“We don’t know why they did not approve it, but its non-approval probably prompted President Aquino to veto the pension adjustment because there was no funding for it,” Gonzales stressed.

He pointed out that if the Senate would pass the bill on increased members’ premium contribution, the House could revive the pension hike measure.

“If the President and SSS officials will agree, we can expedite the approval of the resurrected bill,” Gonzales said.

The proposal in the House was to adjust members’ contribution to about five percent from the present rate of less than four percent of basic salary. The employer’s counterpart would be correspondingly adjusted.

Belmonte and other congressmen have urged the SSS board to grant a pension adjustment smaller than the Congress-approved P2,000.

Belmonte has suggested the amount of P1,000, which he said the SSS board could give with Aquino’s approval.

His colleagues have supported his suggestion.

Leyte Rep. Martin Romualdez said the SSS should heed the mandate of Congress for an adjustment in pension.

“While we all agree that keeping the SSS financially viable is of paramount importance, there is no doubt about the necessity to raise pensions. The SSS leadership must extend economic relief to their pensioners, who are already in their sunset years,” he said.

“Compassion must be shown to our senior citizen-pensioners. A little amount of increase is better than ignoring their plight totally,” he said.

Isabela Rep. Rodolfo Albano III said the SSS should find a way of responding to the collective will of the Senate and the House to raise the pension even if the President has vetoed the bill.

Albano added he does not believe that senators and congressmen would override Aquino’s veto.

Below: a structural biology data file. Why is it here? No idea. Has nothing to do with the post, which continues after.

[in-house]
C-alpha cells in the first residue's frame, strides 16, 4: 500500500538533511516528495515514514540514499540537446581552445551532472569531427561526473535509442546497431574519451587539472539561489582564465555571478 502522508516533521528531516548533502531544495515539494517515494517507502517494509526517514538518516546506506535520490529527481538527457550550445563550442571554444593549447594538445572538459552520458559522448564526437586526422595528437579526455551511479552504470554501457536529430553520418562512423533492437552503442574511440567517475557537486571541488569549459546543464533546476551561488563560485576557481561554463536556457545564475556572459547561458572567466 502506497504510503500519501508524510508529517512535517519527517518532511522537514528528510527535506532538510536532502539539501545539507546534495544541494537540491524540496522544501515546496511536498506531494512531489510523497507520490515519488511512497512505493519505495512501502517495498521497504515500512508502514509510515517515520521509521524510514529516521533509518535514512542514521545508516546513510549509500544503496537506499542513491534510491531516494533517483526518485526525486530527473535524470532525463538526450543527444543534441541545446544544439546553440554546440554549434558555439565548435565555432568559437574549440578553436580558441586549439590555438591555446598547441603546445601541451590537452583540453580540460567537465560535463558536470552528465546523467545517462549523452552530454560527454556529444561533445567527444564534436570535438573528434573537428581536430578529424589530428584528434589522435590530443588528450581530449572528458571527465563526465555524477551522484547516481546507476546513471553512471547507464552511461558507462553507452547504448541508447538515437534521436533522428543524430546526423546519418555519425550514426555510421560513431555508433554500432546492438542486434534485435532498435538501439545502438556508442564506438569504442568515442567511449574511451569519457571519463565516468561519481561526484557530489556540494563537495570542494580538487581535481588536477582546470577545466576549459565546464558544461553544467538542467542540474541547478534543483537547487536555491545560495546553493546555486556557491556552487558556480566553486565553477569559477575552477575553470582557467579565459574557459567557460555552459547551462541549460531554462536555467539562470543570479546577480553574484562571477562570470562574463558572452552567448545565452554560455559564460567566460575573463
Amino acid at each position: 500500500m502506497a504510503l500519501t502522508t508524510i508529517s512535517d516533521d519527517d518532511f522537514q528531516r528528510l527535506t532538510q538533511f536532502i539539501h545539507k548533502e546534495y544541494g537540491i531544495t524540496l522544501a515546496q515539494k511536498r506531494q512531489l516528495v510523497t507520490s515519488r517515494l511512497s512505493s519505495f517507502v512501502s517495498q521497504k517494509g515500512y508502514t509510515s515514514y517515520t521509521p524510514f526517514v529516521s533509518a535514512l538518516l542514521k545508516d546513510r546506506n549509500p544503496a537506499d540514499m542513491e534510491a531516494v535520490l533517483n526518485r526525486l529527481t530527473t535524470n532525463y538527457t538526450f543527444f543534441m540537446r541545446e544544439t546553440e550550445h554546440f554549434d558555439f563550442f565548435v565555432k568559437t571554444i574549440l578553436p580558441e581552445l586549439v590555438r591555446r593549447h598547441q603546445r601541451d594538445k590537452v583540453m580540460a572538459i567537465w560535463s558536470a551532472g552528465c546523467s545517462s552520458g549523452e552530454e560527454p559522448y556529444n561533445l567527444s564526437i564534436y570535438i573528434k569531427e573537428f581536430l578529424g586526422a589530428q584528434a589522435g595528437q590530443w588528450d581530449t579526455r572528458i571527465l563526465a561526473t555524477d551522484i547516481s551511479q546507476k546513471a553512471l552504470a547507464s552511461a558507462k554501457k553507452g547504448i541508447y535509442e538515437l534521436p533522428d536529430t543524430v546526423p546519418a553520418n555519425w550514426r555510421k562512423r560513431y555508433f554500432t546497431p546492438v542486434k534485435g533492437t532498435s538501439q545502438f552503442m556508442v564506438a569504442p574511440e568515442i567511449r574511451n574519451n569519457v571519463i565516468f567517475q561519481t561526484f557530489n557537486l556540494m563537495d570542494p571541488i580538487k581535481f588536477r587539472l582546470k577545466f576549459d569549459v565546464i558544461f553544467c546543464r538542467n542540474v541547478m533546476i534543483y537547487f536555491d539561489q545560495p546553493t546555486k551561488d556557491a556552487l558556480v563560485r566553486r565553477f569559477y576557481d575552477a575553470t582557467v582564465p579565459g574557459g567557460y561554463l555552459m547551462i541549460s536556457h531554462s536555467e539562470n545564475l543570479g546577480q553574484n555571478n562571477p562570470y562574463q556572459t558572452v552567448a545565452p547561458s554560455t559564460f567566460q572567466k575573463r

“The President still enjoys wide support in Congress. I don’t think those who are proposing that we veto the presidential veto can get the needed two-thirds vote of all members,” he said.

Bayan Muna Rep. Neri Colmenares, one of the authors of the vetoed bill, said he and other supporters of the measure would campaign for an override.

Another possible veto

Senators were warned yesterday that the proposed Salary Standardization Law (SSL) 4, which seeks a government-wide salary increase, might suffer the fate of the vetoed SSS pension hike bill.

Gonzales issued the warning following President Aquino’s decision to reject the pension hike proposal because there was no funding support for it.

The Senate is expected to tackle the proposed SSL-4 and the draft Bangsamoro Basic Law starting today, when lawmakers reconvene after a month-long Christmas break.

Before Congress adjourned last month, the House had passed the fourth version of the bureaucracy-wide salary adjustment as recommended by the Department of Budget and Management (DBM).

“That measure was good as approved until the Senate moved to reconsider its own passage of the bill so that retirees from the Armed Forces of the Philippines and the Philippine National Police could be included in the planned pay hike,” Gonzales said.

As in the SSS pension bill, Gonzales said funding would be the problem in the proposed SSL-4 if AFP and PNP retirees were covered.

“While we support their inclusion, we will be having a serious funding problem for this. If the President vetoes it, the entire bill is vetoed,” he said.

The Senate had reconsidered its approval of the House version upon motion of Minority Leader Juan Ponce Enrile, who is proposing that AFP and PNP retirees’ pension be increased if the salaries of active military and police personnel would go up. – With Jess Diaz